Benjamin Hunting is a freelance automotive writer who has been involved in racing, restoring and writing about cars and trucks for more than a decade. In his spare time he enjoys keeping the shiny side up on track days. You can find out more about Benjamin’s writing at his website, http://www.benjaminhunting.com.
It’s here, it’s bold and it runs on…batteries? That’s right – an all-electric Toyota Tundra is going to debut at this year’s SEMA show, and we here at Tundra Headquarters have managed to snag an exclusive preview of the truck that is sure to have everyone in the industry talking.
Why change the stock shocks on your Toyota Tundra for a set of aftermarket units? There are actually several reasons why so many truck owners elect not to return to factory components when it comes time to replace their damping system. Let’s take a look at some of the top reasons why aftermarket shock replacements are so common.
We have recently been privileged to discuss the world of aftermarket ECU tuning in depth with Jack from Unichip, one of the pioneering companies when it comes to engine tuning software. This post wraps up our Q & A series with Jack, and we finish things off by posing some questions about the dark and mysterious details of the computer coding required to achieve the outstanding results offered by Unichip’s tuning products.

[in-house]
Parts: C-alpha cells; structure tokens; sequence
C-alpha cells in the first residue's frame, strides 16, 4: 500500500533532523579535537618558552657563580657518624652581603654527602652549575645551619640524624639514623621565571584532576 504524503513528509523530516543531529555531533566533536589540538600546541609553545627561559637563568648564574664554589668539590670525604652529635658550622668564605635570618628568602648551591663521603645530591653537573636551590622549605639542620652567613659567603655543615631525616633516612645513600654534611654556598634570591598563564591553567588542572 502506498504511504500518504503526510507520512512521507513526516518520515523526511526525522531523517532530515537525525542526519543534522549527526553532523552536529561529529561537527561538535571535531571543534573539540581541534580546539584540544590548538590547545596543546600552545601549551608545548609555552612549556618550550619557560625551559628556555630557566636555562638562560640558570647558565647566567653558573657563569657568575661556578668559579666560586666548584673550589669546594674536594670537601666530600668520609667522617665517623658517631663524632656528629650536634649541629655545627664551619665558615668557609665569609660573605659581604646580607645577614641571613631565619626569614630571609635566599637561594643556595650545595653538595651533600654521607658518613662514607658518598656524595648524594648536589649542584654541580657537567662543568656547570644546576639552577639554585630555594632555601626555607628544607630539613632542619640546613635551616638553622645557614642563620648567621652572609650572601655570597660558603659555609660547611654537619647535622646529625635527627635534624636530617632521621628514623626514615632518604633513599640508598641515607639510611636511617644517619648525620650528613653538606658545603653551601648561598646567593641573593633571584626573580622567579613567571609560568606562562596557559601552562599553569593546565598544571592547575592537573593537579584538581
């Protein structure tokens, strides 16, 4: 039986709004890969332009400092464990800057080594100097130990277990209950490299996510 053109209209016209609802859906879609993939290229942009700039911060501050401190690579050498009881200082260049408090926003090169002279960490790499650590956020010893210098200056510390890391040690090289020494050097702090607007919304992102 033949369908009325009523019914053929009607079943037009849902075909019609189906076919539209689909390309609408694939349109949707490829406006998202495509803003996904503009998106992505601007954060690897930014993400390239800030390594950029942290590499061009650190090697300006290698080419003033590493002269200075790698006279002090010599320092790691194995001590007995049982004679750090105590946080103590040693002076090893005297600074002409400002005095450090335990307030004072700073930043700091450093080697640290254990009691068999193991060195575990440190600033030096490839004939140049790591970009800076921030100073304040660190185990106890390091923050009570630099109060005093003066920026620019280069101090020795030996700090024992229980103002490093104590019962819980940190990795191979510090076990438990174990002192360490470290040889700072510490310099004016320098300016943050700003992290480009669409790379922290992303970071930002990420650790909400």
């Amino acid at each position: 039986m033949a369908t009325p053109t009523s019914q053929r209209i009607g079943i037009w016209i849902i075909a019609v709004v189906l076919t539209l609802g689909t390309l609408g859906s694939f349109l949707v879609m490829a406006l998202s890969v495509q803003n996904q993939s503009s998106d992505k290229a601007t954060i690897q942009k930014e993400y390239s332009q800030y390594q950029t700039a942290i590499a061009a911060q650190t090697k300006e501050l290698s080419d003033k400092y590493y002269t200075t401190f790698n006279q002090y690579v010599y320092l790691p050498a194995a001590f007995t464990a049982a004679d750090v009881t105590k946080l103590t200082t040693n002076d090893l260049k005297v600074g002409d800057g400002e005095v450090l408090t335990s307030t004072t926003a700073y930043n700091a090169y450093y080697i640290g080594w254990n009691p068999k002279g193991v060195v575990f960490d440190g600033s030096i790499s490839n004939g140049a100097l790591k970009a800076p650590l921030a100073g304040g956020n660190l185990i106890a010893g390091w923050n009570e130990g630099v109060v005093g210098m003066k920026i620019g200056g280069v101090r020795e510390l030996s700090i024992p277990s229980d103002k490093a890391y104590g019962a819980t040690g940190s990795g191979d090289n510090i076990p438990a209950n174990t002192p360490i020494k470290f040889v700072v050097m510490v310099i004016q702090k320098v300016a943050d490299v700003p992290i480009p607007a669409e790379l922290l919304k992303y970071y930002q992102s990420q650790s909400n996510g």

The Toyota Tundra, like most trucks, has a fairly large number of after market replacement shock absorber options. In addition to the standard KYB shocks that are available on almost every vehicle ever built, the primary after market shock brands that cater to the Tundra are Rancho, Skyjacker, Tuff Country, Fabtech, and Pro-Comp. We’ve put together a quick roundup of the shock products offered by these five companies.
In our last Q & A post with Jack from Unichip, the ECU tuning specialists, he offered us some very interesting opinions on how engine modifications interact with air intakes and exhaust systems. In this post, Jack blows open some of the myths that have accumulated around the idea that chip tuning can save money at the gas pump, as well as how the ECU’s engine management affects specific driving activities like towing or drag racing.